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Looking for The Gulf Motel

Looking for The Gulf Motel

Richard Blanco
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    Looking for The Gulf Motel
    Book Description:

    Family continues to be a wellspring of inspiration and learning for Blanco. His third book of poetry,Looking for The Gulf Motel,is a genealogy of the heart, exploring how his family's emotion legacy has shaped-and continues shaping-his perspectives. The collection is presented in three movements, each one chronicling his understanding of a particular facet of life from childhood into adulthood. As a child born into the milieu of his Cuban exiled familia, the first movement delves into early questions of cultural identity and their evolution into his unrelenting sense of displacement and quest for the elusive meaning of home. The second, begins with poems peering back into family again, examining the blurred lines of gender, the frailty of his father-son relationship, and the intersection of his cultural and sexual identities as a Cuban-American gay man living in rural Maine. In the last movement, poems focused on his mother's life shaped by exile, his father's death, and the passing of a generation of relatives, all provide lessons about his own impermanence in the world and the permanence of loss.Looking for the Gulf Motelis looking for the beauty of that which we cannot hold onto, be it country, family, or love.

    eISBN: 978-0-8229-7839-8
    Subjects: Language & Literature

Table of Contents

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  1. Tía Margarita Johnson’s House in Hollywood
    (pp. 11-11)

    Florida, the house we went to every Sunday, the house on a cul-de-sac of politeamericanosjust like her husband, the house where she was amissusinstead of aseñora, Johnson instead of Gómez, not mytíabut my aunt in pink house slippers, an embroidered housecoat, readingGood Housekeepingwith a gardenia tucked behind her ear, the house with a flower garden, not chickens like ours scratching through the backyard dirt, the house shaded by live oaks, not our sicklymameytrees half as big as the ones my father grew in Cuba, the house with a carport,...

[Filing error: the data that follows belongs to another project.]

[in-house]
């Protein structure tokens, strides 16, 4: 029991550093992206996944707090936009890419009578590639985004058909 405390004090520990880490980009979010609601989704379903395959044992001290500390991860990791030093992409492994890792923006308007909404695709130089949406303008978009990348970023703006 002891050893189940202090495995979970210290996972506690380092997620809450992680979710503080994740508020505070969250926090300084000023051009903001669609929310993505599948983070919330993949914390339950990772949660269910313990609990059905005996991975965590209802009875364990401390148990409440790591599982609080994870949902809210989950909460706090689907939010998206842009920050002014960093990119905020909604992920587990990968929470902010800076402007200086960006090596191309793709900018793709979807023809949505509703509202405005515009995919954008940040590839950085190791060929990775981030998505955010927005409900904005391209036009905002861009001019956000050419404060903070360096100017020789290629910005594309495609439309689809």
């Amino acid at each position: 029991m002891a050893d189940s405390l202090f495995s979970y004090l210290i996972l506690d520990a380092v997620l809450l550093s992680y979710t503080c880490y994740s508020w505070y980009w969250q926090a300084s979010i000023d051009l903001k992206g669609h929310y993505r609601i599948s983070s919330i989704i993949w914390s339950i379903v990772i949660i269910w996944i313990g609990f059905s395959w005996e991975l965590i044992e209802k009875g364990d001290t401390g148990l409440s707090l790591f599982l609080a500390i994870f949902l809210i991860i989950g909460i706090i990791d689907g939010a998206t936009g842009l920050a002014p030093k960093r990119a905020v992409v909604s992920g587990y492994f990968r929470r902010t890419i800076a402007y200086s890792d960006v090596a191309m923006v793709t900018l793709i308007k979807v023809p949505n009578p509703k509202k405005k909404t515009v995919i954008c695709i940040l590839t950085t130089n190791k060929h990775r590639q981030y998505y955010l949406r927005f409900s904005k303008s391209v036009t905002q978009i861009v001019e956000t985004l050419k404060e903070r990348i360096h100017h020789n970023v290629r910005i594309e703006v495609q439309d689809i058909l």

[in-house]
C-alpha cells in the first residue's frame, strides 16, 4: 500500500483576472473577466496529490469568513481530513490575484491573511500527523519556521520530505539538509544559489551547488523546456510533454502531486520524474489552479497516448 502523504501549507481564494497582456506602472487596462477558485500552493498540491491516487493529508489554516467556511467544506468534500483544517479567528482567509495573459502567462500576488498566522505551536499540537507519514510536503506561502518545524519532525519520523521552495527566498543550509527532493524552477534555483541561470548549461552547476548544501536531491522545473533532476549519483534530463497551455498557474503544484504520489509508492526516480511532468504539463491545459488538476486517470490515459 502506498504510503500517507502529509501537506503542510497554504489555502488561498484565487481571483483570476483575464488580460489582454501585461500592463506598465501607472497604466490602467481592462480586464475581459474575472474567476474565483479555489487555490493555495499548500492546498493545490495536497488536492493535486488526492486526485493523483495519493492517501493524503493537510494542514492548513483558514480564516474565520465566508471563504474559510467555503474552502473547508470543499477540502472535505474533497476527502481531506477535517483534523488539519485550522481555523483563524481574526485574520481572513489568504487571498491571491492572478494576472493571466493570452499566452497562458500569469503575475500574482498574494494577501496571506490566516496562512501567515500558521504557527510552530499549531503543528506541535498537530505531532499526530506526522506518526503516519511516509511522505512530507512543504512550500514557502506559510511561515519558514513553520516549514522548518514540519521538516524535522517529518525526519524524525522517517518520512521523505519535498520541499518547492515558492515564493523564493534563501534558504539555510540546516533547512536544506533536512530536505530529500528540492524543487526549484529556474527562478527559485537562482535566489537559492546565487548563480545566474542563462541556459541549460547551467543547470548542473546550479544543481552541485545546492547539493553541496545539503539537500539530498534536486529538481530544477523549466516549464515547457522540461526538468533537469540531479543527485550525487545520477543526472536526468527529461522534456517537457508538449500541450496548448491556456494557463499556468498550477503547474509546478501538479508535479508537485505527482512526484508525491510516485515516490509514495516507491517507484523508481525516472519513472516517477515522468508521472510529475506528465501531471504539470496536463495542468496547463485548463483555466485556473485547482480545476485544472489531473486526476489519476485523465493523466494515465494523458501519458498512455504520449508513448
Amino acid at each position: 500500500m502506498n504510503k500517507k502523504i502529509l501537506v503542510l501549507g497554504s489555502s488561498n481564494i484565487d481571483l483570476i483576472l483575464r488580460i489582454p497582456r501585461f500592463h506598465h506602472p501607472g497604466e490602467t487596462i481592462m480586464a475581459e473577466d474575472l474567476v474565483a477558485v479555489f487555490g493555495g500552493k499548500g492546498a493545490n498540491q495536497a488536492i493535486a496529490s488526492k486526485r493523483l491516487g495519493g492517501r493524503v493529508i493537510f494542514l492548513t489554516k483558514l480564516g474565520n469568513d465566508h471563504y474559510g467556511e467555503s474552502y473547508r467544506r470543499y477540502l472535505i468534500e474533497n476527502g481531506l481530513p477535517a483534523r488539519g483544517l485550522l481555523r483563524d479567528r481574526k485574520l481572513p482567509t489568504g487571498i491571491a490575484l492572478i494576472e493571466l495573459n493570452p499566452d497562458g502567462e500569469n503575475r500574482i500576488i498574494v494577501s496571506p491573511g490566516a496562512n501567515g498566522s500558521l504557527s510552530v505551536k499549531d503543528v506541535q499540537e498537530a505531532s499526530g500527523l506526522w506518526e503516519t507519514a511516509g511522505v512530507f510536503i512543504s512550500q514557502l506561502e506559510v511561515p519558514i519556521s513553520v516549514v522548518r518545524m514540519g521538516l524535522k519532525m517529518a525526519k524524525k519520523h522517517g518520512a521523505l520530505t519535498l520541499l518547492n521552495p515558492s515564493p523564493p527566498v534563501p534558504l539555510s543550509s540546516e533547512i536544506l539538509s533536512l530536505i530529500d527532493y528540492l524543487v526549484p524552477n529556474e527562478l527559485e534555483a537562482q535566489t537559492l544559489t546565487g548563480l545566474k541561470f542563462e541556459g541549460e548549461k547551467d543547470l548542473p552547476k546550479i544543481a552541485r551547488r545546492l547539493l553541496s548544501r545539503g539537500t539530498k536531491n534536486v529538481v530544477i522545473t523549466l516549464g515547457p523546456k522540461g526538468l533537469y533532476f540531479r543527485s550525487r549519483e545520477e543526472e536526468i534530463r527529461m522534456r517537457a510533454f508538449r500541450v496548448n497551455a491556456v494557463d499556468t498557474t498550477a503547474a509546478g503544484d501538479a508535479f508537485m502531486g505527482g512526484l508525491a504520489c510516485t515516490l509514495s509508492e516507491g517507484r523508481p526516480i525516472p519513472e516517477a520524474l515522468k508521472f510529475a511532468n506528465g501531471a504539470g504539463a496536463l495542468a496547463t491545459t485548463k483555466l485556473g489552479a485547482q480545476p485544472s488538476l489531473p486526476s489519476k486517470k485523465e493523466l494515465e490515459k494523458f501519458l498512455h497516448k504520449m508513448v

2. Cousin Consuelo, On Piano
    (pp. 12-12)

    Por favor Consuelo, play something—for la familia, her mother begged until she stomped to the bench, bored us with some waltz. I asked forCrocodile Rock, but she didn’t know it (or so she said), hammered out a mambo instead, her waist-long hair swaying like a metronome keeping tempo and everyone two-three-fouring around the coffee table. I asked forMuskrat Love, but she kept the frenzy going with apaso doblesetting off a chorus of¡Olé! ¡Olé! ¡Olé!ringside at a bullfight tossing out roses.Margaritaville, I pleaded, but she followed with the sweet and slow honey of...

  3. Taking My Cousin’s Photo at the Statue of Liberty
    (pp. 13-13)
  4. Of Consequence, Inconsequently
    (pp. 14-15)
  5. Poem Between Havana and Varadero
    (pp. 18-19)
  6. Sitting on My Mother’s Porch in Westchester, Florida
    (pp. 27-28)
  7. Afternoons as Endora
    (pp. 33-33)

    I’m a boy who hates being a boy who loves cats and paint-by-number sets. She’s a witch who loves being a witch who hates mortals. Every afternoon she pops in on channel six on top of a lamp shade or a banister, and I disappear behind the locked door of my bedroom. I paint my fingernails crayon-red, wrap a towel around my head like her bouffant, tie my sheets around my chest into a chiffon muumuu just like hers, the bedspread draped over my shoulders like her mauve cape. We giveDerwoodcat-eye scowls and scoff at Samantha’s patience with...

  8. Queer Theory: According to My Grandmother
    (pp. 34-36)
  9. Papá at the Kitchen Table
    (pp. 43-44)
  10. Love Poem According to Quantum Theory
    (pp. 54-54)
  11. Mamá with Indians: 1973, 2007
    (pp. 59-60)
  12. Cooking with Mamá in Maine
    (pp. 62-63)
  13. Questioning My Cousin Elena
    (pp. 67-68)
  14. Remembering What Tía Noelia Can’t
    (pp. 69-70)
  15. Unspoken Elegy for Tía Cucha
    (pp. 71-72)